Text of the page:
The new Good Food Guide scoring system – simple and transparent
Published 27 April 2022

We have big plans for The Good Food Guide. Here, publisher Adam Hyman explains the changes we've made, and why.

I’ve always been horrendous at maths. Percentages, fractions – no thanks. When I took over The Good Food Guide and started to speak to its esteemed editor, Elizabeth Carter, the topic of scoring came up. Those of you familiar with the Guide will be aware that restaurants received a cooking score from 1-10 where 1 represented capable cooking with ‘some inconsistencies’ and 10 meant a ‘show of faultless technique at every service’ and was the highest accolade the Guide could give.   

As a numerically challenged youngster, the idea of getting 1 out of 10 reminds me of my maths scores and implies a fail. Yet getting such a score in the old version of the Guide qualified as a pass and was a positive thing. 

This structure didn’t sit right with me. It was confusing and let’s face it, for most of us, did the difference between a 4, 5 or 6 really matter? A detailed review of the food, ambiance and overall hospitality, along with the pricing, is far more relevant and useful.  

Our aim is to keep the Guide going for another 70 years so looking at how restaurants are judged is of the utmost importance. Earlier this year we met with our expert inspectors and agreed it was time for an overhaul. The result was a simplified and modernised scoring system.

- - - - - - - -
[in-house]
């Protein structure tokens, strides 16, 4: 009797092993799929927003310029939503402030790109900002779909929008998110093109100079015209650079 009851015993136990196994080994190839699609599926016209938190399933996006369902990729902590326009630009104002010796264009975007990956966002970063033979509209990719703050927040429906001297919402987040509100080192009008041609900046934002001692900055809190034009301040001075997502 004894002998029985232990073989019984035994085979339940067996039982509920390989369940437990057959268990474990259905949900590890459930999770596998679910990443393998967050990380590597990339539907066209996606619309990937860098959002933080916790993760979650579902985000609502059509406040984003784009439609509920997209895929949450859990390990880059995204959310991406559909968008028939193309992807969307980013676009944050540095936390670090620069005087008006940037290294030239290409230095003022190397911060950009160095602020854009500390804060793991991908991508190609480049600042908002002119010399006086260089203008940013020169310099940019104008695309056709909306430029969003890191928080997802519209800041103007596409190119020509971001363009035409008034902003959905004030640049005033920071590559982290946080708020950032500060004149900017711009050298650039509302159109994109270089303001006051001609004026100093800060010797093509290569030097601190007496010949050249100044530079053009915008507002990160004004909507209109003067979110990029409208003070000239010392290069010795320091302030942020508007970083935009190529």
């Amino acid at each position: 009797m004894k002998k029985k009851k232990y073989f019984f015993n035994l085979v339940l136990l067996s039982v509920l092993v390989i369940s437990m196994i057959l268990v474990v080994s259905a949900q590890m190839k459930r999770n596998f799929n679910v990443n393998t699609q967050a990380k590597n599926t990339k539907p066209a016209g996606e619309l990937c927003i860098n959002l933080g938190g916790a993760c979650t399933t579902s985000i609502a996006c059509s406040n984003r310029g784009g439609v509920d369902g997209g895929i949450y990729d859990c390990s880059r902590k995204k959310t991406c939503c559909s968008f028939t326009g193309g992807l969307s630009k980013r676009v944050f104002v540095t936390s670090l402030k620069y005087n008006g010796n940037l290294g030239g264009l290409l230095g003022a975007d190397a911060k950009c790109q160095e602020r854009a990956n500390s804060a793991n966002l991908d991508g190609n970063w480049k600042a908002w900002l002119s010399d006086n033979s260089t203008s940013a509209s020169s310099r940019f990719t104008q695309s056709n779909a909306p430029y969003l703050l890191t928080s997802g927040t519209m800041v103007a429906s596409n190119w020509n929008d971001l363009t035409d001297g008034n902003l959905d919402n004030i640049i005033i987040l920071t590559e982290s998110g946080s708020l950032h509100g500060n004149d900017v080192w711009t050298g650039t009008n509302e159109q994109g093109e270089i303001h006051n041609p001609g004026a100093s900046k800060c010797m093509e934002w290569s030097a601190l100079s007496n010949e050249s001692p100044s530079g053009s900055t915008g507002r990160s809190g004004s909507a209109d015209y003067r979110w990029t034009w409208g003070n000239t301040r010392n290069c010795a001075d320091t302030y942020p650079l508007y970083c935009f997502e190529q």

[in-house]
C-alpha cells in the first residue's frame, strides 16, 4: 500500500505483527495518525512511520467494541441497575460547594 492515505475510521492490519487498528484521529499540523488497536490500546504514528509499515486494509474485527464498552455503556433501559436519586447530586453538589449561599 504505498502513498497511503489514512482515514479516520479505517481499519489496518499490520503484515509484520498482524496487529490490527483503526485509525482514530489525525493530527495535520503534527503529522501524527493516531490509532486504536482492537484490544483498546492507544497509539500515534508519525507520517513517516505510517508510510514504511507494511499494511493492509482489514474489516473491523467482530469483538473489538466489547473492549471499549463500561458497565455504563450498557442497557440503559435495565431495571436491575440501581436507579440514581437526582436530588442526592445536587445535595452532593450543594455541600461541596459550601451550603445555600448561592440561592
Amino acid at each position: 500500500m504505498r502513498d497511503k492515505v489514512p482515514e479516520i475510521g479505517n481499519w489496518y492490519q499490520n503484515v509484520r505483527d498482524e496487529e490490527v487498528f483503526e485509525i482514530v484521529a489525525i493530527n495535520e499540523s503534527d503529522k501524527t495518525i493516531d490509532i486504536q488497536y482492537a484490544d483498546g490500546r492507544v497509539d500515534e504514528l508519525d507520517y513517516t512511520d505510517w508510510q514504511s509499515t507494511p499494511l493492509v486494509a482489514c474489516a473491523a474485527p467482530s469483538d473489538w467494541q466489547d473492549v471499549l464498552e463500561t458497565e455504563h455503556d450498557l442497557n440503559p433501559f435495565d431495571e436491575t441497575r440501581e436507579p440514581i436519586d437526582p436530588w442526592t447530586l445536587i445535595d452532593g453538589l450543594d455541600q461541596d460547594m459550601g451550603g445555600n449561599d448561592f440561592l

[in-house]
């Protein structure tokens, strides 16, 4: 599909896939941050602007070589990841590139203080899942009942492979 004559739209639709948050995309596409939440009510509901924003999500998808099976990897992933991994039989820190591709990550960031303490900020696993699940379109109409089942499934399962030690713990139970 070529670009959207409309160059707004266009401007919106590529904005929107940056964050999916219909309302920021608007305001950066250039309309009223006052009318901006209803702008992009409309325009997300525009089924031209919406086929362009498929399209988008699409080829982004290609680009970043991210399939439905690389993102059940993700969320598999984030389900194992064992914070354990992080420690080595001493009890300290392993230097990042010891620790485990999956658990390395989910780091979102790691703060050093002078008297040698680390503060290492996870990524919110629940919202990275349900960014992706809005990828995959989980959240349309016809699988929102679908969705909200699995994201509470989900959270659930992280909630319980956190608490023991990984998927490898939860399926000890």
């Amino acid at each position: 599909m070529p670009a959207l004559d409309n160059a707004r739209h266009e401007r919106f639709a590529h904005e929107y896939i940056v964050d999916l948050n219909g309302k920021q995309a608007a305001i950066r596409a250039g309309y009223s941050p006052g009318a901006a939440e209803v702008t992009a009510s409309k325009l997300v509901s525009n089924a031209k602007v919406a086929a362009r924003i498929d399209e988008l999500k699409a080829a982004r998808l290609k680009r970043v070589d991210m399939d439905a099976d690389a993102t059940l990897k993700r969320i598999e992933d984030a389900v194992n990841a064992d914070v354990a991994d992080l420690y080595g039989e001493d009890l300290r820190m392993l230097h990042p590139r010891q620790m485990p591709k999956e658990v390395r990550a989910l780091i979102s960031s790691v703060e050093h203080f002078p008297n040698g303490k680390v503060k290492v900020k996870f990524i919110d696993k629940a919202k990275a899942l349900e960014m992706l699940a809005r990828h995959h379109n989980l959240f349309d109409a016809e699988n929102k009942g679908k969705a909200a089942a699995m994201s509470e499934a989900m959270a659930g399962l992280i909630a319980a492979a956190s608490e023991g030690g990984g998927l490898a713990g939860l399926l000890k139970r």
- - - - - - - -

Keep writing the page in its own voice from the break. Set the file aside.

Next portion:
Entries to The Good Food Guide will now be rated ‘Good’, ‘Very Good’, ‘Exceptional’, or ‘World Class’. Very few will manage the latter but it’s a marker of how far Britain has come when it comes to food. To determine this overall rating, inspectors will judge against four metrics: uniqueness, deliciousness, warmth, and strength of recommendation. [You can find a detailed breakdown here].

Our changes mark a departure from heralding fine dining as the pinnacle of achievement and promote a more democratic and egalitarian assessment of ‘good food’ in Great Britain. There’s no reason a beach hut, fish and chip shop or a local café can’t qualify, so long as they meet the criteria. 

As far as usability is concerned, The Good Food Guide app, where you’ll find the full reviews, will be updated regularly. You’ll be able to filter, search and browse a map in a far more comprehensive and interactive way than the print Guide was ever capable of doing.  

Ultimately, choosing somewhere to dine can often be a tricky task and the internet is often the worst place to look. I hope by evolving the way the Guide scores venues, we are not only making the process a far more straightforward task, but an efficient and enjoyable one. 

Our mission is to make sure you never have a bad meal out again. If that’s not worth £29.99, I’m not sure what is.